Down an unmarked gravel path behind a parish church in a small village in the countryside, can be found a nuclear bunker.
It was not built to offer shelter to the local parishioners, but to observe the devastation as it took place, and report back to HQ what had happened as the bombs fell.
Just three volunteers could fit into this cramped underground bunker, with a chemical toilet and two bunk beds where they would watch the end of the world.
This was the Cuckfield Royal Observer Corps post, one of over 1,500 that were built in the late 1950s/60s to watch the nuclear holocaust should it happen. Once a secret, it is now occasionally open to the public to climb down inside and see the cramped space that would have offered the observers shelter from the nuclear holocaust above.
The Royal Observer Corps can date its origins to the first world war when people were trained to look out for Zeppelin airships on early bombing raids over England. They were massively expanded though during WW2, and would stand watch on high points and buildings for enemy planes, reporting to local command centres what they saw so that the anti-aircraft guns could be activated.
They should have been made redundant after WW2 as both the arrival of jet aircraft that fly too fast for visual identification to be of much use, and the expansion of radar rendering lots of observers pointless.
But then came the Cold War – and while the Observers couldn’t assist in preventing the nuclear holocaust, they could assist in the aftermath.
Whatever scraps of government survived the attack would need to know where to focus its efforts, and what parts of the country to write off as unsalvageable.
So observation bunkers were built — all across the country, all 1,563 of them.
They operated right up to 1991, when it was decided that both the risk of nuclear attack receded, and there were other ways of monitoring such a situation should it occur anyway.
Many of the bunkers are today derelict, flooded, or vandalised, but a handful have been restored, and one can be found in the picturesque village of Cuckfield, not far from Haywards Heath.
It’s not an easy bunker to find, which is to its benefit as that stops random passers by doing random bad things to it, but if you do find the gravel path, on a few days of the year a small sign will point you towards the bunker.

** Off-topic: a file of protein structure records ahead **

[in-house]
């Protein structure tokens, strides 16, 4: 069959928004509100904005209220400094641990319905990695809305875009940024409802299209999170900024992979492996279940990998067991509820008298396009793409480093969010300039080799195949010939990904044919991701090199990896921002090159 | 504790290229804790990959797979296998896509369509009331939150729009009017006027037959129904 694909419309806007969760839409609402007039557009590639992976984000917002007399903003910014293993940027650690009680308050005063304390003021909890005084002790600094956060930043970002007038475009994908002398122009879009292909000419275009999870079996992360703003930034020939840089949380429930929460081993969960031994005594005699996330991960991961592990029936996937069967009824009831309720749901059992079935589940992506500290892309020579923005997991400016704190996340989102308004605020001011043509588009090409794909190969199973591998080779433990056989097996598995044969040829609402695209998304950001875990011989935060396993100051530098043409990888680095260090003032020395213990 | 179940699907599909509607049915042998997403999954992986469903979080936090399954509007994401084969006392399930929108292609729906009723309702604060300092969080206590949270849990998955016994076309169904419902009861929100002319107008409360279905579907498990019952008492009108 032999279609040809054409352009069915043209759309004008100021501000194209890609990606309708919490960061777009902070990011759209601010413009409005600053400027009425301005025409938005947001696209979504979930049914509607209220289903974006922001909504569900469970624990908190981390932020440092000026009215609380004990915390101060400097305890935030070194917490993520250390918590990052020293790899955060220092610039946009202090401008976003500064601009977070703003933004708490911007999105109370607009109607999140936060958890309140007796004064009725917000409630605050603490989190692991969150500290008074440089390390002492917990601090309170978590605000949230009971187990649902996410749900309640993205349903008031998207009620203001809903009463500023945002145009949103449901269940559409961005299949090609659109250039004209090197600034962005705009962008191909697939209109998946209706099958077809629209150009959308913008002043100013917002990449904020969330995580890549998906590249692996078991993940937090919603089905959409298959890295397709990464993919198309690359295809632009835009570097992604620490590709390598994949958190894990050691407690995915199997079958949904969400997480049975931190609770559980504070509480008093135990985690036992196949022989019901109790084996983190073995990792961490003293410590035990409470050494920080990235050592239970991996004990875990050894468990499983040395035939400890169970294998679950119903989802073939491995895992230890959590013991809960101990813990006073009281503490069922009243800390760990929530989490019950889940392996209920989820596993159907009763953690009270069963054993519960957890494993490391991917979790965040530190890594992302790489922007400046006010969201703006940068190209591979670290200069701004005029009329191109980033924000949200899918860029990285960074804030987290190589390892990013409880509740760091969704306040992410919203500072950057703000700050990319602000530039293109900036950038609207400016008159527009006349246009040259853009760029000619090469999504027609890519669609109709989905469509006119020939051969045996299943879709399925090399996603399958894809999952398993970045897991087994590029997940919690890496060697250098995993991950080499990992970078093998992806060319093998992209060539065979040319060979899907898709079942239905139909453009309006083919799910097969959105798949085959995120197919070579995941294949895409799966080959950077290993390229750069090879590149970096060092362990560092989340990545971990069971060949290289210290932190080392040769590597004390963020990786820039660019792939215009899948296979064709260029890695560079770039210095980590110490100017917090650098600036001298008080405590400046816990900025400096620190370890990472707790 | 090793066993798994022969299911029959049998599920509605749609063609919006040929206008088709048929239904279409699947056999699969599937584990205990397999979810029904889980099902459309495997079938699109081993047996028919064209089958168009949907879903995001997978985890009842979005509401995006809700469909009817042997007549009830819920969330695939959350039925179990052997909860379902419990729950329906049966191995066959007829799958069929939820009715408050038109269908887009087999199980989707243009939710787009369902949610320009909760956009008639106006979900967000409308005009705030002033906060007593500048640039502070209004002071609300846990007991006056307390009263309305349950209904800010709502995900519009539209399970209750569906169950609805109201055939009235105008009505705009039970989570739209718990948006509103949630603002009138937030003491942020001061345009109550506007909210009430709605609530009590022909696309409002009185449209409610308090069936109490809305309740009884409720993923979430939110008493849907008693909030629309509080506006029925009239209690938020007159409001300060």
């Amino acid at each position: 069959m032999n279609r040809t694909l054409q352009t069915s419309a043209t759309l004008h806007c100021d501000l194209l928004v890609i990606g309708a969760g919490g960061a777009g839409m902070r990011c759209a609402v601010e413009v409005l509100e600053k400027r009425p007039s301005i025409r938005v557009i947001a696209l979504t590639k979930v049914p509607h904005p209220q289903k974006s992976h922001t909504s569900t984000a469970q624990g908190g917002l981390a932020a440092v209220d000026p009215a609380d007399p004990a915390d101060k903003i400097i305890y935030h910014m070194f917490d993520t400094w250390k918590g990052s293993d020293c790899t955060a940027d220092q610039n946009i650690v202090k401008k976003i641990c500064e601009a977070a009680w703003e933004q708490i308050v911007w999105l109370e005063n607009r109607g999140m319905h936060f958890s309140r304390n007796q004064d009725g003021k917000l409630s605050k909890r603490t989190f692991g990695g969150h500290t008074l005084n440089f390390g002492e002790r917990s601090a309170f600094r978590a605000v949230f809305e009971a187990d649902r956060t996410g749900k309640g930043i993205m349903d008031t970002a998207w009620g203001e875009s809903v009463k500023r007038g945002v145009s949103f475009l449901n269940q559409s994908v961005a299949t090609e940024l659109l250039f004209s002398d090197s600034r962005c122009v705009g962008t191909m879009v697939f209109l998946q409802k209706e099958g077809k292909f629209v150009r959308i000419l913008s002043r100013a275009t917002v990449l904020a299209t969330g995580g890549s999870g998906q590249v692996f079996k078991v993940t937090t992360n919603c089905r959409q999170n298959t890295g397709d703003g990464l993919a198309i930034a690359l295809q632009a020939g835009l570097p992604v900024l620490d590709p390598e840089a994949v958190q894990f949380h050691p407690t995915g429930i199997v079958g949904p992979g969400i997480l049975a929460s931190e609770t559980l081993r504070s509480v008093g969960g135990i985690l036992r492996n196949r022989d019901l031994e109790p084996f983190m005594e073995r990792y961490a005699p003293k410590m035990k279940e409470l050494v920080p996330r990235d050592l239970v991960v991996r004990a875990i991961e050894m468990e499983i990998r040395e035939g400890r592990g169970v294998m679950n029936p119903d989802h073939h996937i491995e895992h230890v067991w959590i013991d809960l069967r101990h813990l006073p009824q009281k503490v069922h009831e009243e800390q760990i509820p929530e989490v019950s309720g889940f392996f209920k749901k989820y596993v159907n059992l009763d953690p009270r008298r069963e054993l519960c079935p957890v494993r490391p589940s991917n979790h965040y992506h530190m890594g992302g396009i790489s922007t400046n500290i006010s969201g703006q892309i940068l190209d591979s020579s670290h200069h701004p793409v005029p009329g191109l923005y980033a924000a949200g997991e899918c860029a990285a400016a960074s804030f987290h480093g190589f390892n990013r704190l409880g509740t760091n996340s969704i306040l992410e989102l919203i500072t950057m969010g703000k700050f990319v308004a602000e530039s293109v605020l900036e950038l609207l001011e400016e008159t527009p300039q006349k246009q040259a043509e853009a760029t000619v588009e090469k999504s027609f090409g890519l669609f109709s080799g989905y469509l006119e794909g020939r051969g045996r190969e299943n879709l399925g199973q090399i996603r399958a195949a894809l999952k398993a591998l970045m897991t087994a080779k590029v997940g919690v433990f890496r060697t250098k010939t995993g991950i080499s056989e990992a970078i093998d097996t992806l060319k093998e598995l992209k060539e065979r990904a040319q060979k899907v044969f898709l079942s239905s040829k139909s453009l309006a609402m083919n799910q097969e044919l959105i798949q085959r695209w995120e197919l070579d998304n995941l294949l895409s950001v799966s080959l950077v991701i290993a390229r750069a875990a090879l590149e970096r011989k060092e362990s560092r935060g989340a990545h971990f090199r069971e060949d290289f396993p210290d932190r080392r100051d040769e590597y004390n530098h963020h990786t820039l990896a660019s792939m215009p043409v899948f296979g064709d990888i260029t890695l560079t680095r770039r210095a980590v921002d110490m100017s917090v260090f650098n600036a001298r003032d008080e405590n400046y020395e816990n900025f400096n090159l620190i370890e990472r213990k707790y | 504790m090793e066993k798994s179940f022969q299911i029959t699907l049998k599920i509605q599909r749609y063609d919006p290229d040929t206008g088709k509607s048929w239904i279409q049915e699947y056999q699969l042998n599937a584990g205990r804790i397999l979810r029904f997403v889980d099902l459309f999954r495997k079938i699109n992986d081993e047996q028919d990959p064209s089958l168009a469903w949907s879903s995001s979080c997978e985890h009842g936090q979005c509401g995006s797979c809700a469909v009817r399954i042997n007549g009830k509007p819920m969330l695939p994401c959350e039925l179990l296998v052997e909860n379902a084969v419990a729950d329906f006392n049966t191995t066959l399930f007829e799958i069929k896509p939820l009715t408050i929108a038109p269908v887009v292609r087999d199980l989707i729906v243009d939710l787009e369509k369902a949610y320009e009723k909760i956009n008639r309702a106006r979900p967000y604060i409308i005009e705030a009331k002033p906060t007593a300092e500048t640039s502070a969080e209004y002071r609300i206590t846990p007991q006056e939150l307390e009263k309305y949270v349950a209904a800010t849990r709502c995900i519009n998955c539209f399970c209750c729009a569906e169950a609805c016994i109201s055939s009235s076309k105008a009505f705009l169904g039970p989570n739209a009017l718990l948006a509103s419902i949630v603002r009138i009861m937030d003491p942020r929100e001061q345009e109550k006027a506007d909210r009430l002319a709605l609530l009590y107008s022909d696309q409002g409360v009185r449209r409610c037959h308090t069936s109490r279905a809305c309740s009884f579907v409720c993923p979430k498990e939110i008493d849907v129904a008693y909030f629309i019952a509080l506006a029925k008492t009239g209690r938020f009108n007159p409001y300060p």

Here in a remote field is a fenced off area, still owned by the local parish, and a small patch of military power can be found. A couple of members of Sub Brit, Mark and Ed look after it and open it for visitors.
They took over in 2010 after finding it in pretty decent condition, although as with all the bunkers it had been stripped of all its fittings. So what you see is what they’ve bought themselves and put back in the bunker, restoring it to how it would have looked in the 1980s.
It’s cramped down below, so take time to look at the displays above ground, of the uniforms, and the replica of the WW2 era observation post that once stood on the same site.
That was an elevated concrete platform to give them a good view of the landscape, but with the cold war, it was far safer to hide underground instead.
Above ground the only signs that there’s a bunker beneath your feet are the raised manhole cover, and a few odd looking objects. They are pressure and radiation detectors, and a white drum by the manhole cover is a pinhole camera that would have recorded the direction of the flash of a nuclear strike destroying a nearby town.
If the nuclear attack used multiple bombs, then someone had to pop their head above ground and swap the photographic paper in the camera for the next wave of attacks, which gives you an indication of just how brave the observers corp had to be.
Once there’s enough space down below, you’re invited to climb down the same metal ladder used for decades by volunteers training for the unthinkable. Down here, it’s just one room, with a small block to one side for a chemical toilet.
Two bunk beds for three people — as someone would always be awake and a host of military instructions and observation books.
The telecoms kit is marked with the post-privatisation British Telecom logos, reminding us that this was in operation until fairly recently. It’s not some dusty relic of the distant past, but living history.
Some of the things piled up seem amusing, tinned food with dubious flavours being the staple they would have had to live on until the all clear was given. Tinned processed cheese, curried chicken, tinned rice — sounds like an American dinner.
A newspaper from 1991 when the bunker was decommissioned still shows how tense relations with Russia were even then.
Everything is functional down here, none of the comforts of home — instructions, equipment, food, jerry cans of water, all placed here simply to keep a three humans alive for a few days to watch and observe as everything else is blasted away. It’s a tiny cramped space, very claustrophobic, and probably worse if knowing that to go above ground would be to risk death from radiation poisoning. There would be no escape from this concrete bunker, for a while at least. And then to go back above ground, to try and repair what little is left of civilization.
What would it have been like to be down here, knowing that above ground, friends and families were being wiped out by the awful power of the nuclear war? Fortunately, we never needed to find out.
Visit the bunker, feel the closeness of the space, the tight tunnel up to the surface. Respect the thousands of volunteers who offered to spend their last days watching as their world end in a nuclear fire.
Visits are free, with donations appreciated. This was their last open day of 2018, and it’s best to keep an eye on their website for their 2019 open days.
If you visit, also take a walk around to Queen’s Hall, and at the back, just visible from the road, a rare survivor on the roof of an air-raid, later 4-minute warning siren.